Lagniappe (la ·gniappe) noun ‘lan-ˌyap,’ — 1. An extra or unexpected gift or benefit. 2. Something given or obtained as a gratuity or bonus.
Released earlier this year, Zachary Cale’s Blue Rider marked the singer-songwriters fourth full-length release – a deft meditation of fingerpicked guitar, drifting feedback and reverb laden vocals. This week’s installment of the Lagniappe Sessions catches up with Cale as he interprets four selections, from Brian Eno and the Stooges to the late JJ Cale and Peter Laughner.
Cale, in his own words, below.
Zachary Cale :: Cajun Moon (JJ Cale)
Thought I’d tip my hat to a dude that carries the same name as me. JJ is the coolest, his songs are instantly recognizable. He’s got a swampy atmospheric sound that’s completely his own, though Clapton sure has made a career out of copping it. He’s one of those guys that can stand on stage alone and just blow you away with a simple two-chord song. Criminally underrated and gone too soon.
Zachary Cale :: Golden Hours (Brian Eno)
Another Green World is one of my all-time top favorite records. It’s damn near perfect, and this song is a highlight among many. It plays like a dream you don’t want to wake up from. I’ve read interviews with Eno where he talks about how songs are basically a vessel to get his ideas across. He chooses words for effect rather than meaning, but even so, his lyrics really hold up even when taking out all the sonic textures. I listened to this record a lot when making Blue Rider. I’m really drawn to how he blends synthetic and acoustic instrumentation together to create something otherworldly.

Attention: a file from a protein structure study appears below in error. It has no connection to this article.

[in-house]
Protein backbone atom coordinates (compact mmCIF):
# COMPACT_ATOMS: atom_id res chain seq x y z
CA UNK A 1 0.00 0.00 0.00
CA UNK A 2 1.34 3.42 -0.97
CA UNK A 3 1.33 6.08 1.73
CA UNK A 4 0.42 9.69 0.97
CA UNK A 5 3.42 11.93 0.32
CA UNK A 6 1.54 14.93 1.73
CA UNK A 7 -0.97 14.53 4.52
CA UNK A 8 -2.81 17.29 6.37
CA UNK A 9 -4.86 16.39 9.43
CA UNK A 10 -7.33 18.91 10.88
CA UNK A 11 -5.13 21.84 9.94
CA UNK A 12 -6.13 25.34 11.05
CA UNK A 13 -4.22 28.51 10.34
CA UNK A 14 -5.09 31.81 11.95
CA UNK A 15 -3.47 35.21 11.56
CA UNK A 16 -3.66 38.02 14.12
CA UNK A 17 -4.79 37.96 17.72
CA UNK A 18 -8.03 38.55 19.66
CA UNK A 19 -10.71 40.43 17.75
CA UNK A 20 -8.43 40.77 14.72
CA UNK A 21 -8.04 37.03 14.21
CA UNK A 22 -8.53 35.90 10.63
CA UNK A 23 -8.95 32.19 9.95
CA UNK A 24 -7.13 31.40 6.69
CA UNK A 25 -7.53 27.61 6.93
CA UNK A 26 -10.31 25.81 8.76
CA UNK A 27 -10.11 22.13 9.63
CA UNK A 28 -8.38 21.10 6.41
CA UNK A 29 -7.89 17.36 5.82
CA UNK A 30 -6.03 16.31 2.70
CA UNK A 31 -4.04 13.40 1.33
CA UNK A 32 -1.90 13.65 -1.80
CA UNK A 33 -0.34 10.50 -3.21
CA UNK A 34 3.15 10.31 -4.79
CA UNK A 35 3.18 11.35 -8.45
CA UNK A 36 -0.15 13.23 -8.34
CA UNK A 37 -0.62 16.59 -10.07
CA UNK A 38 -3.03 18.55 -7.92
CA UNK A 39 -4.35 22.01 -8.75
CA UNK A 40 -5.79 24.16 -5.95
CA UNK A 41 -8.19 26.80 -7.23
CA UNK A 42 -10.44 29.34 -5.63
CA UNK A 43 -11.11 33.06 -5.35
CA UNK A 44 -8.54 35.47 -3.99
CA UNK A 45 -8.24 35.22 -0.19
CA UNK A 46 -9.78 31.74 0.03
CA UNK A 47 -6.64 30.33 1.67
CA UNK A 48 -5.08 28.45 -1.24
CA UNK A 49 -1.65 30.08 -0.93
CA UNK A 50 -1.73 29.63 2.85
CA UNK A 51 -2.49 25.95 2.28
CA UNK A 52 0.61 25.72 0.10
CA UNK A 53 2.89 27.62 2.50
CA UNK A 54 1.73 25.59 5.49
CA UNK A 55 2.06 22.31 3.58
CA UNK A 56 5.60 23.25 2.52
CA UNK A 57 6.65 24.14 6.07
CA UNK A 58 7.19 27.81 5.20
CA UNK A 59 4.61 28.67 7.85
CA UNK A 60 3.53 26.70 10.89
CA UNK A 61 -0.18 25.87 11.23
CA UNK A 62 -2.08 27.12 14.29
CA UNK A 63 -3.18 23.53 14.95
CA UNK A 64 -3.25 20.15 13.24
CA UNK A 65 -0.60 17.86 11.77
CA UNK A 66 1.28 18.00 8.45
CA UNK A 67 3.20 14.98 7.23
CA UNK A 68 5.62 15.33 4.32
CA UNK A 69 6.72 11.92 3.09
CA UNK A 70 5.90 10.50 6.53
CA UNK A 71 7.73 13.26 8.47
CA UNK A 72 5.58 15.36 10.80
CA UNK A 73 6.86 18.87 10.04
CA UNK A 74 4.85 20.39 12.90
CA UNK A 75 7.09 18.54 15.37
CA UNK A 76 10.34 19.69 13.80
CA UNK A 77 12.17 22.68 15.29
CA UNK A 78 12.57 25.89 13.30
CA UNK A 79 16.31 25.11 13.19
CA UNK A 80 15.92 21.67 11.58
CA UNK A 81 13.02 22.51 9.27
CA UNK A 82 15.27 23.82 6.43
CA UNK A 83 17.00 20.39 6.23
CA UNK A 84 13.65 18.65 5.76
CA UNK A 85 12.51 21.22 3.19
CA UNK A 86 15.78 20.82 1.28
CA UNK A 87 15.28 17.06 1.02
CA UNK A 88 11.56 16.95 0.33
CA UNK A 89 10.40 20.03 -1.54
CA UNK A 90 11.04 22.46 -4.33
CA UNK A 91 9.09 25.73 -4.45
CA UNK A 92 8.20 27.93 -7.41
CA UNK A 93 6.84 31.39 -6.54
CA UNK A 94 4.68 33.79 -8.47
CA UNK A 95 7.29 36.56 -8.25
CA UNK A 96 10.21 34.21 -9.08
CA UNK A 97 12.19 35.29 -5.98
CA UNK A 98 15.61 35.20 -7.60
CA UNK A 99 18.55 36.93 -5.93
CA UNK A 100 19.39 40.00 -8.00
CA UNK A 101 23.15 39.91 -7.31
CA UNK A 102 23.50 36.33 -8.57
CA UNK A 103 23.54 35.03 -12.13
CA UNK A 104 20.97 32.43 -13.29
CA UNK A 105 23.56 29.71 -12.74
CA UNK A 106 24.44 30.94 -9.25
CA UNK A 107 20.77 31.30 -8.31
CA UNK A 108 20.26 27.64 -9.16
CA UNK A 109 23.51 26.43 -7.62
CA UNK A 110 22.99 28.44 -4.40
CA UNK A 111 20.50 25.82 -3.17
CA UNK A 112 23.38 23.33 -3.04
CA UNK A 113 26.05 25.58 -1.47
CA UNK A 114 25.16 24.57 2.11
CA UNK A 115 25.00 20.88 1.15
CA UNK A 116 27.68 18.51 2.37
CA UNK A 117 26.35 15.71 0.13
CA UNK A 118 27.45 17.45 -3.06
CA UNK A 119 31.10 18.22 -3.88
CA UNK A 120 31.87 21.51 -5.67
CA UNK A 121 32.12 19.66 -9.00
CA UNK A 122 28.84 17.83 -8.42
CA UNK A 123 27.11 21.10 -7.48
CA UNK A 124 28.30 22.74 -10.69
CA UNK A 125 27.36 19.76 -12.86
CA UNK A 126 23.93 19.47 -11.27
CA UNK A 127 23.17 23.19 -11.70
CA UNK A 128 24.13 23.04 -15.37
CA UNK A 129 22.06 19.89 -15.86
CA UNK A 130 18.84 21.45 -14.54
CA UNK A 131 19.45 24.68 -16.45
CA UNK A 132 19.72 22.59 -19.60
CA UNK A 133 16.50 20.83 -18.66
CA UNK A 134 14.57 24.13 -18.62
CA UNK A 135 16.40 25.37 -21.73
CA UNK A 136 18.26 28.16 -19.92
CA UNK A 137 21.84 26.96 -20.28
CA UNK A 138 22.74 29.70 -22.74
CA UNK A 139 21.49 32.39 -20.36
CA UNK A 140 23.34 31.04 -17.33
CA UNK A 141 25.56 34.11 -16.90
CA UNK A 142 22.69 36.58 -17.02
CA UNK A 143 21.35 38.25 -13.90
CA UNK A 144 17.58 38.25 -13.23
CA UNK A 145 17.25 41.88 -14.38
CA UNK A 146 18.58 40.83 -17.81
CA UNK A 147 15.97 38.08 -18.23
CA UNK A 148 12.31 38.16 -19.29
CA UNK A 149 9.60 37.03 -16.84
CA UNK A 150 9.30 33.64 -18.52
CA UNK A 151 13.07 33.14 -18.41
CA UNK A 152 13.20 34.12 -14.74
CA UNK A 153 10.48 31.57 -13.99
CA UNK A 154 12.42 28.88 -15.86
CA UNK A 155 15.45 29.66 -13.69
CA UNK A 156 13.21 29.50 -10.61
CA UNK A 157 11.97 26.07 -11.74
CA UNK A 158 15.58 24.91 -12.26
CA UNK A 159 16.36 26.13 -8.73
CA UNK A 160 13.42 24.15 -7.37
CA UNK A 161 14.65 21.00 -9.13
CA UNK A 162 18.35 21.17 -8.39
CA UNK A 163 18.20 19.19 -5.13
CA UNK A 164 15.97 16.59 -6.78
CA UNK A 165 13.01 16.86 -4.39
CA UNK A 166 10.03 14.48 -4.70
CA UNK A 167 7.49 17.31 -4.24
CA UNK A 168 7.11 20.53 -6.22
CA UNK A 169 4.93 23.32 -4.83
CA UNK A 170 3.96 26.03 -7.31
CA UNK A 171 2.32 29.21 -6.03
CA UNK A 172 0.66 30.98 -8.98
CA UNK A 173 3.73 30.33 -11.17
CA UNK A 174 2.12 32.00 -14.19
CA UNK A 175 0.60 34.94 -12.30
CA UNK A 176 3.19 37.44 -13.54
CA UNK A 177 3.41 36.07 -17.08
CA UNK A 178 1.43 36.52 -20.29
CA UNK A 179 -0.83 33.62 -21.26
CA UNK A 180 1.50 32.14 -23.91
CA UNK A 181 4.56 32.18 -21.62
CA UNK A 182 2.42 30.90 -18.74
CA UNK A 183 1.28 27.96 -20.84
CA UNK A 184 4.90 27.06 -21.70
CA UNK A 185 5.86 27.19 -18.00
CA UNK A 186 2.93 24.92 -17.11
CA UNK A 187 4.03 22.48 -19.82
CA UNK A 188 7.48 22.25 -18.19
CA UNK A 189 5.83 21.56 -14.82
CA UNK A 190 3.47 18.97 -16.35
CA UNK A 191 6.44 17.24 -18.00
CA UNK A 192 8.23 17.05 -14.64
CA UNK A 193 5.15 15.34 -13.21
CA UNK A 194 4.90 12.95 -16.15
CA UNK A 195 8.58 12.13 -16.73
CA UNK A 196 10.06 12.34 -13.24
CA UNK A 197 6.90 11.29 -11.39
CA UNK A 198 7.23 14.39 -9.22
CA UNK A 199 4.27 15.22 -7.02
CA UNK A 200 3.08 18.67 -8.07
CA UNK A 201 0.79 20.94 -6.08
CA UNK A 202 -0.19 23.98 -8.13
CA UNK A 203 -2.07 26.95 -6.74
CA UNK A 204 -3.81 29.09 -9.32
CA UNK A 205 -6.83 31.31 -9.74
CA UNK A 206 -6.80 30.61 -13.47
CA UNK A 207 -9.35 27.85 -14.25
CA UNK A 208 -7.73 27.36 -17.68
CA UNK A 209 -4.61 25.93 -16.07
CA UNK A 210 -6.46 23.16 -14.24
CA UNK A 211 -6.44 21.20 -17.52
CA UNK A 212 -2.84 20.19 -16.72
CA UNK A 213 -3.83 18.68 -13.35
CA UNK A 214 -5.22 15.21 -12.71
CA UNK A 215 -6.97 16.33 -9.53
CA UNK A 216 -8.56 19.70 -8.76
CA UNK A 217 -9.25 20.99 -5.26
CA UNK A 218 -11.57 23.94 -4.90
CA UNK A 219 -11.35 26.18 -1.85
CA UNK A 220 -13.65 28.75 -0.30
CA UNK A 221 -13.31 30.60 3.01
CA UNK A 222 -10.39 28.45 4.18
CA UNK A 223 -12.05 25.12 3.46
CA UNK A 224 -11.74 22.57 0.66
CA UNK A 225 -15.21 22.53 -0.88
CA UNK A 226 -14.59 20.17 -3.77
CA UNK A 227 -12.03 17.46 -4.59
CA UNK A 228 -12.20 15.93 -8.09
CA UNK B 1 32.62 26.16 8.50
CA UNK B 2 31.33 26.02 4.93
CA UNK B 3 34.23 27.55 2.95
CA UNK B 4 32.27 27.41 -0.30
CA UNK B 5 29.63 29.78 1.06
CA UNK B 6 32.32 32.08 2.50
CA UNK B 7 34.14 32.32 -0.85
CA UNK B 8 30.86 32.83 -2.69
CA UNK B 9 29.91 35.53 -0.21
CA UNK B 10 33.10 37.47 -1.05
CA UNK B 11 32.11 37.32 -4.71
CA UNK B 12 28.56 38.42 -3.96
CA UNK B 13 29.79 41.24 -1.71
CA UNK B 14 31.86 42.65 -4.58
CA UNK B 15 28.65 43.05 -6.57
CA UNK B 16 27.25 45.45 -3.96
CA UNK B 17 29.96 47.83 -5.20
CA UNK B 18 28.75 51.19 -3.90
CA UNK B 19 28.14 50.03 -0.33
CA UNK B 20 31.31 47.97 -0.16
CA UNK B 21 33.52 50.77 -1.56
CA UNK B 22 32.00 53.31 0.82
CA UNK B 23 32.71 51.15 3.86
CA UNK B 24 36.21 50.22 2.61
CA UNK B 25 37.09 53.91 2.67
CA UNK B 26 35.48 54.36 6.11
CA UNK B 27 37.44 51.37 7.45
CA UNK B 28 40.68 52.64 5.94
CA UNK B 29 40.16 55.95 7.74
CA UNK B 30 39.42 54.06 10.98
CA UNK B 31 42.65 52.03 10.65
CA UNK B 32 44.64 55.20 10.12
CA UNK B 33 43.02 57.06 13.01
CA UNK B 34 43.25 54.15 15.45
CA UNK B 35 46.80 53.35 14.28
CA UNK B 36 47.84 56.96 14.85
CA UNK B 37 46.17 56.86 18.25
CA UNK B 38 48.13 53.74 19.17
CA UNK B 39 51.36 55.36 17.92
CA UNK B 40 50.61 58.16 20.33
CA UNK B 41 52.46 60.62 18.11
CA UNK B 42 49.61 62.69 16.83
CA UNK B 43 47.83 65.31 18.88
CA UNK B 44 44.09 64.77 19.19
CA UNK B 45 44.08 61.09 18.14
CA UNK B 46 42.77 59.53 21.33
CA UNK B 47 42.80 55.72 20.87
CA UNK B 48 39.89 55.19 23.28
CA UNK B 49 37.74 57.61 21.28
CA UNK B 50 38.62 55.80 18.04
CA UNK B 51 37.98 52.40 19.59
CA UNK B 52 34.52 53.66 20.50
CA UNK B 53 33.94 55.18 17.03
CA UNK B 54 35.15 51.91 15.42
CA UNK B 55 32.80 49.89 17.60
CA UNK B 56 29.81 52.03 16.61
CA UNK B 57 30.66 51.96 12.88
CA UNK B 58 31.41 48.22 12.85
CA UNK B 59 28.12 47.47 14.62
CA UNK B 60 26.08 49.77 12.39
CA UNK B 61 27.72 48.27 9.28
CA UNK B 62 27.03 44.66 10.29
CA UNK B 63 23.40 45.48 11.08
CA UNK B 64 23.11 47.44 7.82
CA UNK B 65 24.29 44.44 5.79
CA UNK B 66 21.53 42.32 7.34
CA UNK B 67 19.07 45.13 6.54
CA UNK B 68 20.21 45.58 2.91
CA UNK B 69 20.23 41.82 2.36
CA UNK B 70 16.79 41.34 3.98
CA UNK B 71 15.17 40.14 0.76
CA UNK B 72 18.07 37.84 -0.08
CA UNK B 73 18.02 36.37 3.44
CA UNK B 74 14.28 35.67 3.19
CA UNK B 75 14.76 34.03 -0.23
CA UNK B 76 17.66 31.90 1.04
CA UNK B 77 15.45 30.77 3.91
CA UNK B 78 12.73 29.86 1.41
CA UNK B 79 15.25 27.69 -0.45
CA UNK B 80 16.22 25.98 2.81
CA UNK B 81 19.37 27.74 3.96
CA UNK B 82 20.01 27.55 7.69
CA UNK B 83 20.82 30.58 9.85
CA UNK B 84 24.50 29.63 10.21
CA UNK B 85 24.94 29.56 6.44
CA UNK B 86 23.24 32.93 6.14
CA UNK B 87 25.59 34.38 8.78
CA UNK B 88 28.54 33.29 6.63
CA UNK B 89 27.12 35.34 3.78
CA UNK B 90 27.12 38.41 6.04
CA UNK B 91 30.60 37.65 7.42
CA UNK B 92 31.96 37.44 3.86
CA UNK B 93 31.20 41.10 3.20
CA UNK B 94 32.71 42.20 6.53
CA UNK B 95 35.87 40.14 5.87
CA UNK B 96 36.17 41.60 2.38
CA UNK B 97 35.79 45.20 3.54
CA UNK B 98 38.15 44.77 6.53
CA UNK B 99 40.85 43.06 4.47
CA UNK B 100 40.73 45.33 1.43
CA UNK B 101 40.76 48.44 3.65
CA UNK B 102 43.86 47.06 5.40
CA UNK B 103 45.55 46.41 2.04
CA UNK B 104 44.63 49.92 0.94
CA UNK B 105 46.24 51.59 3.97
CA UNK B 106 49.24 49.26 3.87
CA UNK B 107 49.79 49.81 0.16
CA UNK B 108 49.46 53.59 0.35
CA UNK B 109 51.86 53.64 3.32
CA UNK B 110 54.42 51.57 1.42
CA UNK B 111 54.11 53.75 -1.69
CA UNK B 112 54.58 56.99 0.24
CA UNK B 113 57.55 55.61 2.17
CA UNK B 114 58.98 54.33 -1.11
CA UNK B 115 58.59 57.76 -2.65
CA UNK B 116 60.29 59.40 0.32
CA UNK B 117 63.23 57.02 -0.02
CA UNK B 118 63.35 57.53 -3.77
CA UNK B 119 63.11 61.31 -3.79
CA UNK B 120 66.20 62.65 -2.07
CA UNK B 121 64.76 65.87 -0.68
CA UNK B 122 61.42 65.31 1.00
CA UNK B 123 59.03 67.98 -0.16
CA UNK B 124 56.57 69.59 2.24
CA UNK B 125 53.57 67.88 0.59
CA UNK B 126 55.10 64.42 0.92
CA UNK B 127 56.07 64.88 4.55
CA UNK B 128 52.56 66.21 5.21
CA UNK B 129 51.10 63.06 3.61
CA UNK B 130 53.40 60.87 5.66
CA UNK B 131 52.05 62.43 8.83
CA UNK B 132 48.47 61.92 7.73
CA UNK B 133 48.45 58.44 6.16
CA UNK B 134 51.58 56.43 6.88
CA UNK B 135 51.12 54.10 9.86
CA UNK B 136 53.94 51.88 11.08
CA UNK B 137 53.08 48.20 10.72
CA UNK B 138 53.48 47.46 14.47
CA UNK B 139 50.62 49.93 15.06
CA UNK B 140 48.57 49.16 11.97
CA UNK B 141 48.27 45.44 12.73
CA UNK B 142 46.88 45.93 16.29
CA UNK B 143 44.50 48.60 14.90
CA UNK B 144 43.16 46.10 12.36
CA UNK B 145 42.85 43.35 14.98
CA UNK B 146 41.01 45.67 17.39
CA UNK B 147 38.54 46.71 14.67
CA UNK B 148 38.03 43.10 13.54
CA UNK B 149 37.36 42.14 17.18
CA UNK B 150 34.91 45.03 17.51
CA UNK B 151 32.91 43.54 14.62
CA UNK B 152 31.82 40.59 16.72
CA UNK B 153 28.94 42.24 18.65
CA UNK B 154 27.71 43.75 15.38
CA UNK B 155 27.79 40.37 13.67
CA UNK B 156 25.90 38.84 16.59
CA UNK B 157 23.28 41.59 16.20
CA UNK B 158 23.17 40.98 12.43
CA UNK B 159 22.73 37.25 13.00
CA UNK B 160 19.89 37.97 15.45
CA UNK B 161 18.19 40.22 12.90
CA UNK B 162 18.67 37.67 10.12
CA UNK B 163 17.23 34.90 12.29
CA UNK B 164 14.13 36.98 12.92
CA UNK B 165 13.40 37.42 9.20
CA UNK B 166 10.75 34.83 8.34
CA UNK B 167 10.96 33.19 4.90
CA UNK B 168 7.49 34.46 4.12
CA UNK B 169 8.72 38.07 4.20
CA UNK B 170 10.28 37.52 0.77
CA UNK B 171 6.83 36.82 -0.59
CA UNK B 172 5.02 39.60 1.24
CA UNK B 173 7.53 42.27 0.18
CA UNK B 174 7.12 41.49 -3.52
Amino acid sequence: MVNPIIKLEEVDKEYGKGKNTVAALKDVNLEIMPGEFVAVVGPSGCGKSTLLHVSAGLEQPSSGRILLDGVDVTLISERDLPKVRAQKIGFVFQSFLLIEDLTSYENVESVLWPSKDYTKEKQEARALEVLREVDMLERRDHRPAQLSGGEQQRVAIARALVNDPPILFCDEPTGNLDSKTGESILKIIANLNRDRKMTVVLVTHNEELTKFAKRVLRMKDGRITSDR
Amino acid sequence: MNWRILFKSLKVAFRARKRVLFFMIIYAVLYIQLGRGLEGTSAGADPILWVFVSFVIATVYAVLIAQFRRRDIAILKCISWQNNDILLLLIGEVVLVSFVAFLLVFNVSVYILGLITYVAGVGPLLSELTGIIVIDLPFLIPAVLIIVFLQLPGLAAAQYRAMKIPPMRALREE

Zachary Cale :: 1970 (The Stooges)
Most of the songs on Blue Rider incorporate old blues tunings. One day I was at band practice and the melody and rhythm to this song popped into my head. Iggy has gone on record saying that his goal with The Stooges was to create his own mutated version of the blues. That’s a statement I can get behind. We’ve been ripping this tune in our live set on tour recently.
Zachary Cale :: Amphetamine (Peter Laughner)
Before I ever got into Dylan, Townes, or even Neil, I was obsessed with a little known figure by the name of Peter Laughner, and his album Take the Guitar Player for a Ride. I grew up on punk and by the time I was in college I was discovering bands like Pere Ubu — Laughner founded the band with David Thomas. Someone burned me a CDR of the Laughner record which is basically a collection of demos and unreleased songs. With his weary heart broken delivery, this song captures the essence of what he was all about. It has that druggy stream-of-consciousness vibe, sorta like “Heroin” meets “Sad Eyed Lady”. He died at the age of 24. Still can’t believe this record hasn’t been reissued yet.